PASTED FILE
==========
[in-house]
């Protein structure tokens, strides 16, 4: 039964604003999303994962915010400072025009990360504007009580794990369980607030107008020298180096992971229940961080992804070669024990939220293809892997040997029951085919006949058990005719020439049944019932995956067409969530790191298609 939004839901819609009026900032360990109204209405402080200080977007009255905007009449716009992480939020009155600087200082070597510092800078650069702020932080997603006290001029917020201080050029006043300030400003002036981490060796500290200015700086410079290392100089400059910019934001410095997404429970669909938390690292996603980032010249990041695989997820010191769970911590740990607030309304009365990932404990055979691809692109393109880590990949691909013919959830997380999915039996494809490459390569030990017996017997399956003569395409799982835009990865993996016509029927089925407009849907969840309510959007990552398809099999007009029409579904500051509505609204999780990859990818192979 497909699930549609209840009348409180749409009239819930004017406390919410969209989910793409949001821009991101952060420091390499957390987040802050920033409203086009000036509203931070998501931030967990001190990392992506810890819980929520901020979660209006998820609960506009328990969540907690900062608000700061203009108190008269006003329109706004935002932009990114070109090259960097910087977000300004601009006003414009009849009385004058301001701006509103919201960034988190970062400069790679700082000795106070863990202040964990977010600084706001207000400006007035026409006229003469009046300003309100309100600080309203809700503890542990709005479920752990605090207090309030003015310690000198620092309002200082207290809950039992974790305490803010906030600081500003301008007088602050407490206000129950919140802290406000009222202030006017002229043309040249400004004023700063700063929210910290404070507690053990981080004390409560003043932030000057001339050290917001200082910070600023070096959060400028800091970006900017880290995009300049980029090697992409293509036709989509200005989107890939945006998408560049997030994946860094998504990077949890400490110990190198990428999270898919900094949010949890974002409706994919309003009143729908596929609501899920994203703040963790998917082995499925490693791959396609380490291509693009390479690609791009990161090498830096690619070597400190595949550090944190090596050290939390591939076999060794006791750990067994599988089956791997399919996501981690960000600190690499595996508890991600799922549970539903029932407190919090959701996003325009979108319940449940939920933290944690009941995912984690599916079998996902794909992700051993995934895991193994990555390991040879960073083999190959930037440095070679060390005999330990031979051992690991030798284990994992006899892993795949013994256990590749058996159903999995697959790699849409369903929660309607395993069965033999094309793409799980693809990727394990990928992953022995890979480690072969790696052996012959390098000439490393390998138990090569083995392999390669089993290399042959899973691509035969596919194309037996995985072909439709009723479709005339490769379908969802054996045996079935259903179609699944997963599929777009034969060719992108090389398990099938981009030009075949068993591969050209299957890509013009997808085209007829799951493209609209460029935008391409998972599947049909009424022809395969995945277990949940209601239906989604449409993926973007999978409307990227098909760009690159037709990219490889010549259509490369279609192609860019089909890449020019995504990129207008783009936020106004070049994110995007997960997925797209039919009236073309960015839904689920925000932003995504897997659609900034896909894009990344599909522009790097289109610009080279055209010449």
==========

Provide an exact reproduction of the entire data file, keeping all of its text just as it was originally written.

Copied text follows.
[in-house]
């Protein structure tokens, strides 16, 4: 039964604003999303994962915010400072025009990360504007009580794990369980607030107008020298180096992971229940961080992804070669024990939220293809892997040997029951085919006949058990005719020439049944019932995956067409969530790191298609 939004839901819609009026900032360990109204209405402080200080977007009255905007009449716009992480939020009155600087200082070597510092800078650069702020932080997603006290001029917020201080050029006043300030400003002036981490060796500290200015700086410079290392100089400059910019934001410095997404429970669909938390690292996603980032010249990041695989997820010191769970911590740990607030309304009365990932404990055979691809692109393109880590990949691909013919959830997380999915039996494809490459390569030990017996017997399956003569395409799982835009990865993996016509029927089925407009849907969840309510959007990552398809099999007009029409579904500051509505609204999780990859990818192979 497909699930549609209840009348409180749409009239819930004017406390919410969209989910793409949001821009991101952060420091390499957390987040802050920033409203086009000036509203931070998501931030967990001190990392992506810890819980929520901020979660209006998820609960506009328990969540907690900062608000700061203009108190008269006003329109706004935002932009990114070109090259960097910087977000300004601009006003414009009849009385004058301001701006509103919201960034988190970062400069790679700082000795106070863990202040964990977010600084706001207000400006007035026409006229003469009046300003309100309100600080309203809700503890542990709005479920752990605090207090309030003015310690000198620092309002200082207290809950039992974790305490803010906030600081500003301008007088602050407490206000129950919140802290406000009222202030006017002229043309040249400004004023700063700063929210910290404070507690053990981080004390409560003043932030000057001339050290917001200082910070600023070096959060400028800091970006900017880290995009300049980029090697992409293509036709989509200005989107890939945006998408560049997030994946860094998504990077949890400490110990190198990428999270898919900094949010949890974002409706994919309003009143729908596929609501899920994203703040963790998917082995499925490693791959396609380490291509693009390479690609791009990161090498830096690619070597400190595949550090944190090596050290939390591939076999060794006791750990067994599988089956791997399919996501981690960000600190690499595996508890991600799922549970539903029932407190919090959701996003325009979108319940449940939920933290944690009941995912984690599916079998996902794909992700051993995934895991193994990555390991040879960073083999190959930037440095070679060390005999330990031979051992690991030798284990994992006899892993795949013994256990590749058996159903999995697959790699849409369903929660309607395993069965033999094309793409799980693809990727394990990928992953022995890979480690072969790696052996012959390098000439490393390998138990090569083995392999390669089993290399042959899973691509035969596919194309037996995985072909439709009723479709005339490769379908969802054996045996079935259903179609699944997963599929777009034969060719992108090389398990099938981009030009075949068993591969050209299957890509013009997808085209007829799951493209609209460029935008391409998972599947049909009424022809395969995945277990949940209601239906989604449409993926973007999978409307990227098909760009690159037709990219490889010549259509490369279609192609860019089909890449020019995504990129207008783009936020106004070049994110995007997960997925797209039919009236073309960015839904689920925000932003995504897997659609900034896909894009990344599909522009790097289109610009080279055209010449």